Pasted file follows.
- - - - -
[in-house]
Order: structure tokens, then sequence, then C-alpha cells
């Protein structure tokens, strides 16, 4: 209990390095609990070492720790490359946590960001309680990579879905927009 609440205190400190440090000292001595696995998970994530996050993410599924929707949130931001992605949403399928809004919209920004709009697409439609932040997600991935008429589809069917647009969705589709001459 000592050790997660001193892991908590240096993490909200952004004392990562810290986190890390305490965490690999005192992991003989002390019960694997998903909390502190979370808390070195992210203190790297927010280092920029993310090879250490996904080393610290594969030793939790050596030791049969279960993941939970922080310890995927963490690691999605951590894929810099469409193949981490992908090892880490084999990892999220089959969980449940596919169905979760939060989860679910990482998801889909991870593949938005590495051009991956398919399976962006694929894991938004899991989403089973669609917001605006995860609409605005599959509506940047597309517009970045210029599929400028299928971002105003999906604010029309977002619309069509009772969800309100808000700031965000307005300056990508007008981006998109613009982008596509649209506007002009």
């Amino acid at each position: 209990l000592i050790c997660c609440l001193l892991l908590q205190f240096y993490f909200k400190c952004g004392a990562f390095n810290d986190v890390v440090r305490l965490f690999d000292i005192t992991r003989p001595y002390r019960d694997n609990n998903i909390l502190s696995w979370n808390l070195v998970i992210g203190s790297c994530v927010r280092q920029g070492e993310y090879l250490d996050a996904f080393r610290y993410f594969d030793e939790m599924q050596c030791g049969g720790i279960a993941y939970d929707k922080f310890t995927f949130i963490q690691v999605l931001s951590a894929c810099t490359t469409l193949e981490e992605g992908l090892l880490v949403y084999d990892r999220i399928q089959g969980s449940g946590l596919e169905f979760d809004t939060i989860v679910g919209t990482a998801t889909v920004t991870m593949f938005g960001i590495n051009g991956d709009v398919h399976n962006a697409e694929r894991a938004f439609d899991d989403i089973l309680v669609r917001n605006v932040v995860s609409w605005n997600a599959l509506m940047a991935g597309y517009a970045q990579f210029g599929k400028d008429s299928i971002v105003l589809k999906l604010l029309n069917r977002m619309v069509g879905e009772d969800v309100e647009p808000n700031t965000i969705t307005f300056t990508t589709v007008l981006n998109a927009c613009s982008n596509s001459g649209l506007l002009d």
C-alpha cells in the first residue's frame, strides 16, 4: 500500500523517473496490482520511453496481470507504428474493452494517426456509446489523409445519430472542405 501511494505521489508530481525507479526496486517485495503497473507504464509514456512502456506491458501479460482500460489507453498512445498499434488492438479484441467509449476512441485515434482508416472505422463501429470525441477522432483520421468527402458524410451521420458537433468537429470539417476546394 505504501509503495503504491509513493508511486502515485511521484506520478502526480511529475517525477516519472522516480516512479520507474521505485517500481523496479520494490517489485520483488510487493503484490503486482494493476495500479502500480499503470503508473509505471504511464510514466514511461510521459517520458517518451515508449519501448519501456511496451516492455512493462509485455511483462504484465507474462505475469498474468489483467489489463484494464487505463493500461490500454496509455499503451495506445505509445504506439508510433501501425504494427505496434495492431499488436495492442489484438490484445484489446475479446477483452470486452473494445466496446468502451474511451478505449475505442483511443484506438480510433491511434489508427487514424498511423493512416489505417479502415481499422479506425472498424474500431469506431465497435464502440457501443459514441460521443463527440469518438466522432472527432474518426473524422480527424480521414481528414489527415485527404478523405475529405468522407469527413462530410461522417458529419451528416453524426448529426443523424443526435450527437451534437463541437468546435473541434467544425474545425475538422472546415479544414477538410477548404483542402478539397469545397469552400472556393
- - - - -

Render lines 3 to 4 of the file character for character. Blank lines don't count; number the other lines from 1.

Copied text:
């Protein structure tokens, strides 16, 4: 209990390095609990070492720790490359946590960001309680990579879905927009 609440205190400190440090000292001595696995998970994530996050993410599924929707949130931001992605949403399928809004919209920004709009697409439609932040997600991935008429589809069917647009969705589709001459 000592050790997660001193892991908590240096993490909200952004004392990562810290986190890390305490965490690999005192992991003989002390019960694997998903909390502190979370808390070195992210203190790297927010280092920029993310090879250490996904080393610290594969030793939790050596030791049969279960993941939970922080310890995927963490690691999605951590894929810099469409193949981490992908090892880490084999990892999220089959969980449940596919169905979760939060989860679910990482998801889909991870593949938005590495051009991956398919399976962006694929894991938004899991989403089973669609917001605006995860609409605005599959509506940047597309517009970045210029599929400028299928971002105003999906604010029309977002619309069509009772969800309100808000700031965000307005300056990508007008981006998109613009982008596509649209506007002009």
């Amino acid at each position: 209990l000592i050790c997660c609440l001193l892991l908590q205190f240096y993490f909200k400190c952004g004392a990562f390095n810290d986190v890390v440090r305490l965490f690999d000292i005192t992991r003989p001595y002390r019960d694997n609990n998903i909390l502190s696995w979370n808390l070195v998970i992210g203190s790297c994530v927010r280092q920029g070492e993310y090879l250490d996050a996904f080393r610290y993410f594969d030793e939790m599924q050596c030791g049969g720790i279960a993941y939970d929707k922080f310890t995927f949130i963490q690691v999605l931001s951590a894929c810099t490359t469409l193949e981490e992605g992908l090892l880490v949403y084999d990892r999220i399928q089959g969980s449940g946590l596919e169905f979760d809004t939060i989860v679910g919209t990482a998801t889909v920004t991870m593949f938005g960001i590495n051009g991956d709009v398919h399976n962006a697409e694929r894991a938004f439609d899991d989403i089973l309680v669609r917001n605006v932040v995860s609409w605005n997600a599959l509506m940047a991935g597309y517009a970045q990579f210029g599929k400028d008429s299928i971002v105003l589809k999906l604010l029309n069917r977002m619309v069509g879905e009772d969800v309100e647009p808000n700031t965000i969705t307005f300056t990508t589709v007008l981006n998109a927009c613009s982008n596509s001459g649209l506007l002009d």